All pediatricians can agree that breast milk is the best food for infants. But sometimes, parents are unable to provide breast milk on their own. To fill this void, a new secondary market has developed where mothers who can produce additional breast milk do so and sell it online.
But selling breast milk for feeding infants is different than selling used baby clothes or toys; food has to meet minimum safety standards.
A new article in Pediatrics provides some interesting information related to the potential safety of breast milk sold on the Internet. The researchers looked at bacterial counts in samples of breast milk bought online and compared them to the types and amounts of bacteria found in unpasteurized samples donated to a traditional milk bank.
They showed that the samples from the Internet had higher levels of bacteria and were more likely to have types of bacteria associated with serious infections in infants. (It’s important to note that in the comparison, even samples from the milk bank had some bacteria, including some of the disconcerting types.)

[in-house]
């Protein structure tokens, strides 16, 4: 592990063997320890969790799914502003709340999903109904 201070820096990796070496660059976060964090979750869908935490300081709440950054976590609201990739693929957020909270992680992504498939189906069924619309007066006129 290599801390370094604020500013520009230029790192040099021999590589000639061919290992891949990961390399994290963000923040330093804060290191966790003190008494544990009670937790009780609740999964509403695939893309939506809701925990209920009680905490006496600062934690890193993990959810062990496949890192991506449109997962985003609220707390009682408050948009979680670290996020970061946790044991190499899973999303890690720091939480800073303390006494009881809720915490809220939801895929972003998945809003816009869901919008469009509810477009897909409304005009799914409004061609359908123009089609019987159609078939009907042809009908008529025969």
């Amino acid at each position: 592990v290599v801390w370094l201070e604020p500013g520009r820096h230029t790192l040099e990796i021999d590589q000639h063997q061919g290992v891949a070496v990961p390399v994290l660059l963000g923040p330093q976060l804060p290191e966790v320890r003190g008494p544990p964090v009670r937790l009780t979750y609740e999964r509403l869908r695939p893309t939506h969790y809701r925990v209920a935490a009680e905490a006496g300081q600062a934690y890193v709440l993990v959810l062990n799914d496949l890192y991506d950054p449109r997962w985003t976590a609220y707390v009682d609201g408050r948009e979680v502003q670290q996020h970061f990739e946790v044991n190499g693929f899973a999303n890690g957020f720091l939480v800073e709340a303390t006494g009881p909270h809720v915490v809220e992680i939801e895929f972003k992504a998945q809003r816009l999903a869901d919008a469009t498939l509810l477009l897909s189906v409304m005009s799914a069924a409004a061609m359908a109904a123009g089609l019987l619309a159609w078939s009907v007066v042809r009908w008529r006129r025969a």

Just having certain types of bacteria present in milk doesn’t guarantee that it will lead to a serious infection, and similarly, there’s no minimum amount of bacteria exposure to a baby in order to guarantee illness. But on the other hand, it’s impossible to get infections from bacteria if you’re never exposed to it in the first place, and higher levels make infections more likely.
So what’s the take home message? We know that the techniques used when pumping breast milk (using more hygienic practices, etc.) and the shipping and timing methods of how the milk reaches the buyer can all contribute to increased contamination in breast milk. Those considering donating should learn best hygienic practices for collection and use the safest shipping mechanisms to ensure safety. And buyers need to be aware of these factors when shopping for breast milk online to make sure the risk of infection is as low as possible—that way their child gets all the benefits of breast milk without adding unnecessary risks.
Currently, the FDA does not regulate the exchange of human milk. Perhaps new data like the findings of this study will lead to more rules, but in the meantime anyone buying breast milk should ask about hygienic pumping practice and shipping details when considering where and when to buy it.